Home » Aviation, Breaking News » New airport levy at Changi Airport starts July

The Singaporean government will be introducing from July a new airport development levy (ADL) for passengers departing  Changi Airport to help fund airport developments, including the new Terminal 5 (T5), and related infrastructure at Changi East.

The rate will be SGD10.80 (US$8.15) for passengers who begin their trips from Changi Airport and SGD3.00 for passengers who start their trips elsewhere and connect through Changi Airport, said a joint statement February 28 from the Ministry of Transport and Civil Aviation Authority of Singapore (CAAS).

“Legislative changes will be made to put into effect this new tax, which will apply to tickets issued on or after 1 July 2018. Passengers travelling on or after 1 July 2018 whose tickets are issued prior to 1 July 2018 will not be subjected to the ADL,” said the statement.

With air traffic growth over the last decade averaging 5.4% growth per year, Changi Airport is fast reaching the limits of its capacity, said the statement.

“Growth is expected to remain strong over the next few decades, supported by the growing demand for air travel in the Asia-Pacific,” it said.

“Without further expansion, air traffic at Changi Airport will exceed capacity; Changi Airport will be unable to grow its connectivity and could lose its hub status to other airports around the region. Service standards will also drop and travellers will experience more delays.”

Therefore the gateway must be allowed to expand its infrastructure and its capacity to handle higher volumes of passenger and aircraft movements safely and efficiently, said the statement.

These developments will involve three elements.

The first is a three-runway system, in which an existing military runway is being extended and accompanying taxiways are being constructed to allow Changi Airport to cater to more flights. Works for the three-runway system began in 2016. The third runway will be ready for civil aviation use in 2020, and the three-runway system will be operationalized in the early 2020s.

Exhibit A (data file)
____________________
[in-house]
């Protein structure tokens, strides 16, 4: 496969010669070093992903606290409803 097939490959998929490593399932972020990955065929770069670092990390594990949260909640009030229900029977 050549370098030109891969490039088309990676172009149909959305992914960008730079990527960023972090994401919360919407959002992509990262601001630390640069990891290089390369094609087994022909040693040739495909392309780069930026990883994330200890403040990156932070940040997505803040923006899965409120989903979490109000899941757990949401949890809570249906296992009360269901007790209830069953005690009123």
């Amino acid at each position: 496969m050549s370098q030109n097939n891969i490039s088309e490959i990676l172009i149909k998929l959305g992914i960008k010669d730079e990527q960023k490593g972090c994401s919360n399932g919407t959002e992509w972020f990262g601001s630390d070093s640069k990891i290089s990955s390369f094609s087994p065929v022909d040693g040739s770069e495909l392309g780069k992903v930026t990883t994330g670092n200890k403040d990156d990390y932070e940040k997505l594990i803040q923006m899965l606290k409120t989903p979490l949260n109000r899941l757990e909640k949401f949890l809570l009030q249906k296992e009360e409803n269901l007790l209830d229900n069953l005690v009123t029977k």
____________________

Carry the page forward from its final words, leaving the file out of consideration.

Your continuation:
The second is a network of tunnels and systems, including the baggage handling system and automated people mover system, to allow for the efficient transfer of passengers, baggage, and airside vehicles within Changi East and also between Changi East and the existing terminals.

The third is Terminal 5, which will allow Changi Airport to serve up to an additional 50 million passengers per year in its initial phase, a 60% increase in Changi’s capacity.

Extensive land preparation and drainage works at Changi East, which are needed to prepare the site prior to its construction, have been ongoing since 2014.

The Changi East developments are expected to cost tens of billions of dollars. They will be funded through joint contributions by the government, the airport operator (Changi Airport Group) and airport users, namely, passengers and airlines.

The government will invest substantially and foot majority of the costs. To date, it has committed more than SGD9 billion into the project. CAG has also committed SGD3.6 billion to date, and will commit its reserves and future surpluses (including earnings from its airport concessions), as well as take on substantial borrowing to fund the project.

“Charges for airlines and passengers will be kept to the minimum necessary to maintain Changi Airport’s competitiveness,” said the release.

Airlines and passengers departing from the airport will contribute to the Changi East developments via aeronautical charges paid to CAG, as well as the ADL.

The ADL will be reflected on airline tickets and forms part of the total ticket price. It will be collected by CAG from the airlines on behalf of the CAAS and the government.

Photo: lhongchou

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